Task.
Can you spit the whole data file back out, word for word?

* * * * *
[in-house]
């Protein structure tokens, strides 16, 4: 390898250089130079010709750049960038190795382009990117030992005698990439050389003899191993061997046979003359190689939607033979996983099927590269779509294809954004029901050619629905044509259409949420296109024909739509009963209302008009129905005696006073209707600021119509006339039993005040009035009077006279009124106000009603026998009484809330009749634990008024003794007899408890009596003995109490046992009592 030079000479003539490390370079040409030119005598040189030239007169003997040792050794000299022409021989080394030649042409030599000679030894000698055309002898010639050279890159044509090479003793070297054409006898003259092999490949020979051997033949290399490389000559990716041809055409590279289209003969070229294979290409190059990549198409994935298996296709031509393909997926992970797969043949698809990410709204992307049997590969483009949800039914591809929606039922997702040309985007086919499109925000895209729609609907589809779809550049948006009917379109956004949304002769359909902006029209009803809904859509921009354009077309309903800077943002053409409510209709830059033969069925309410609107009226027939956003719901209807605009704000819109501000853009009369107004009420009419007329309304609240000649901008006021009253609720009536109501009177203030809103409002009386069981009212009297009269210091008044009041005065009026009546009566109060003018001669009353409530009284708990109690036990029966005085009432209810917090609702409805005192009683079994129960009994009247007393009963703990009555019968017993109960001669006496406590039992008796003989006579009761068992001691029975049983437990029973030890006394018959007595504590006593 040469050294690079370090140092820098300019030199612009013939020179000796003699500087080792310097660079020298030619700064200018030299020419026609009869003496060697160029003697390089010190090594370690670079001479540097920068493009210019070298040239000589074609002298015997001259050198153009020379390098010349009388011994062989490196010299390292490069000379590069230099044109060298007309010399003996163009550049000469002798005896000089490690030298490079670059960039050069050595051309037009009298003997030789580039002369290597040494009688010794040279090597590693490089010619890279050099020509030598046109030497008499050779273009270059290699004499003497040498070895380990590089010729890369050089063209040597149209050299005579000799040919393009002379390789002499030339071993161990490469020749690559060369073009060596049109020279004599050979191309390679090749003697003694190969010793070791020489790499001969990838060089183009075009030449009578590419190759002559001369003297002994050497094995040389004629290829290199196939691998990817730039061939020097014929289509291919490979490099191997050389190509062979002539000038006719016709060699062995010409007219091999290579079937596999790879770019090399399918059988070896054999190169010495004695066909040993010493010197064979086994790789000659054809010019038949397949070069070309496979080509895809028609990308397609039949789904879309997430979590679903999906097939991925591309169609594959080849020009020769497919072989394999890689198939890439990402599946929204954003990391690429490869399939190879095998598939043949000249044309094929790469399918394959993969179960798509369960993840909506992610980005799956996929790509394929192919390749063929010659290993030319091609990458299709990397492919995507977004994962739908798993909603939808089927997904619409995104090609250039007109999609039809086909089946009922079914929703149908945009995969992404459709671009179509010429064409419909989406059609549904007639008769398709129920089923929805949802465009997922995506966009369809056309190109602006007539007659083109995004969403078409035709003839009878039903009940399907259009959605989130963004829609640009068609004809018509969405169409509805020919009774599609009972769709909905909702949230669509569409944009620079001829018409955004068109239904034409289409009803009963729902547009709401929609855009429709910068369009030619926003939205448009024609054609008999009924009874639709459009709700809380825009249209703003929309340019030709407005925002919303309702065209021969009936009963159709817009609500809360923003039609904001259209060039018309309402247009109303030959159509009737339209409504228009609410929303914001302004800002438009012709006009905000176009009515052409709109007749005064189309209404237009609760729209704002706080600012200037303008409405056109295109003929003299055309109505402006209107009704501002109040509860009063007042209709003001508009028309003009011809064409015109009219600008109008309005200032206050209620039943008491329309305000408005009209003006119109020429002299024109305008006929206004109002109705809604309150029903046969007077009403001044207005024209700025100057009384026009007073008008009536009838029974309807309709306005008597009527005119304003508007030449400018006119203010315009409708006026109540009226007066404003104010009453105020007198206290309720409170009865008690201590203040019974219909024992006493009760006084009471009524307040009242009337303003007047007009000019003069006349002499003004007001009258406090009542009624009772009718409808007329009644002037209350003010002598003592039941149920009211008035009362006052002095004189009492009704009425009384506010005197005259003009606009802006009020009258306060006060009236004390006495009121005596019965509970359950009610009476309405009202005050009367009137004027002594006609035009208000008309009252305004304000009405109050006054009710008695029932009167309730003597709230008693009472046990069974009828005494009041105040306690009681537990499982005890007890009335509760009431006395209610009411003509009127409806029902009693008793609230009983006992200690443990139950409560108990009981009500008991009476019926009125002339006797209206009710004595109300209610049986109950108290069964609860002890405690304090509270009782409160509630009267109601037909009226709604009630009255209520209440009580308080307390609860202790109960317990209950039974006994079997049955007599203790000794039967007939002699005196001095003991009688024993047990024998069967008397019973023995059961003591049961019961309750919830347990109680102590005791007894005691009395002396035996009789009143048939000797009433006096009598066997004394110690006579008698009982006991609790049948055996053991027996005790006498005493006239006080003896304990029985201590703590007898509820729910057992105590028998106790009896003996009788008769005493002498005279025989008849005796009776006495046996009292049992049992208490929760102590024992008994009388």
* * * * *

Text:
[in-house]
């Protein structure tokens, strides 16, 4: 390898250089130079010709750049960038190795382009990117030992005698990439050389003899191993061997046979003359190689939607033979996983099927590269779509294809954004029901050619629905044509259409949420296109024909739509009963209302008009129905005696006073209707600021119509006339039993005040009035009077006279009124106000009603026998009484809330009749634990008024003794007899408890009596003995109490046992009592 030079000479003539490390370079040409030119005598040189030239007169003997040792050794000299022409021989080394030649042409030599000679030894000698055309002898010639050279890159044509090479003793070297054409006898003259092999490949020979051997033949290399490389000559990716041809055409590279289209003969070229294979290409190059990549198409994935298996296709031509393909997926992970797969043949698809990410709204992307049997590969483009949800039914591809929606039922997702040309985007086919499109925000895209729609609907589809779809550049948006009917379109956004949304002769359909902006029209009803809904859509921009354009077309309903800077943002053409409510209709830059033969069925309410609107009226027939956003719901209807605009704000819109501000853009009369107004009420009419007329309304609240000649901008006021009253609720009536109501009177203030809103409002009386069981009212009297009269210091008044009041005065009026009546009566109060003018001669009353409530009284708990109690036990029966005085009432209810917090609702409805005192009683079994129960009994009247007393009963703990009555019968017993109960001669006496406590039992008796003989006579009761068992001691029975049983437990029973030890006394018959007595504590006593 040469050294690079370090140092820098300019030199612009013939020179000796003699500087080792310097660079020298030619700064200018030299020419026609009869003496060697160029003697390089010190090594370690670079001479540097920068493009210019070298040239000589074609002298015997001259050198153009020379390098010349009388011994062989490196010299390292490069000379590069230099044109060298007309010399003996163009550049000469002798005896000089490690030298490079670059960039050069050595051309037009009298003997030789580039002369290597040494009688010794040279090597590693490089010619890279050099020509030598046109030497008499050779273009270059290699004499003497040498070895380990590089010729890369050089063209040597149209050299005579000799040919393009002379390789002499030339071993161990490469020749690559060369073009060596049109020279004599050979191309390679090749003697003694190969010793070791020489790499001969990838060089183009075009030449009578590419190759002559001369003297002994050497094995040389004629290829290199196939691998990817730039061939020097014929289509291919490979490099191997050389190509062979002539000038006719016709060699062995010409007219091999290579079937596999790879770019090399399918059988070896054999190169010495004695066909040993010493010197064979086994790789000659054809010019038949397949070069070309496979080509895809028609990308397609039949789904879309997430979590679903999906097939991925591309169609594959080849020009020769497919072989394999890689198939890439990402599946929204954003990391690429490869399939190879095998598939043949000249044309094929790469399918394959993969179960798509369960993840909506992610980005799956996929790509394929192919390749063929010659290993030319091609990458299709990397492919995507977004994962739908798993909603939808089927997904619409995104090609250039007109999609039809086909089946009922079914929703149908945009995969992404459709671009179509010429064409419909989406059609549904007639008769398709129920089923929805949802465009997922995506966009369809056309190109602006007539007659083109995004969403078409035709003839009878039903009940399907259009959605989130963004829609640009068609004809018509969405169409509805020919009774599609009972769709909905909702949230669509569409944009620079001829018409955004068109239904034409289409009803009963729902547009709401929609855009429709910068369009030619926003939205448009024609054609008999009924009874639709459009709700809380825009249209703003929309340019030709407005925002919303309702065209021969009936009963159709817009609500809360923003039609904001259209060039018309309402247009109303030959159509009737339209409504228009609410929303914001302004800002438009012709006009905000176009009515052409709109007749005064189309209404237009609760729209704002706080600012200037303008409405056109295109003929003299055309109505402006209107009704501002109040509860009063007042209709003001508009028309003009011809064409015109009219600008109008309005200032206050209620039943008491329309305000408005009209003006119109020429002299024109305008006929206004109002109705809604309150029903046969007077009403001044207005024209700025100057009384026009007073008008009536009838029974309807309709306005008597009527005119304003508007030449400018006119203010315009409708006026109540009226007066404003104010009453105020007198206290309720409170009865008690201590203040019974219909024992006493009760006084009471009524307040009242009337303003007047007009000019003069006349002499003004007001009258406090009542009624009772009718409808007329009644002037209350003010002598003592039941149920009211008035009362006052002095004189009492009704009425009384506010005197005259003009606009802006009020009258306060006060009236004390006495009121005596019965509970359950009610009476309405009202005050009367009137004027002594006609035009208000008309009252305004304000009405109050006054009710008695029932009167309730003597709230008693009472046990069974009828005494009041105040306690009681537990499982005890007890009335509760009431006395209610009411003509009127409806029902009693008793609230009983006992200690443990139950409560108990009981009500008991009476019926009125002339006797209206009710004595109300209610049986109950108290069964609860002890405690304090509270009782409160509630009267109601037909009226709604009630009255209520209440009580308080307390609860202790109960317990209950039974006994079997049955007599203790000794039967007939002699005196001095003991009688024993047990024998069967008397019973023995059961003591049961019961309750919830347990109680102590005791007894005691009395002396035996009789009143048939000797009433006096009598066997004394110690006579008698009982006991609790049948055996053991027996005790006498005493006239006080003896304990029985201590703590007898509820729910057992105590028998106790009896003996009788008769005493002498005279025989008849005796009776006495046996009292049992049992208490929760102590024992008994009388």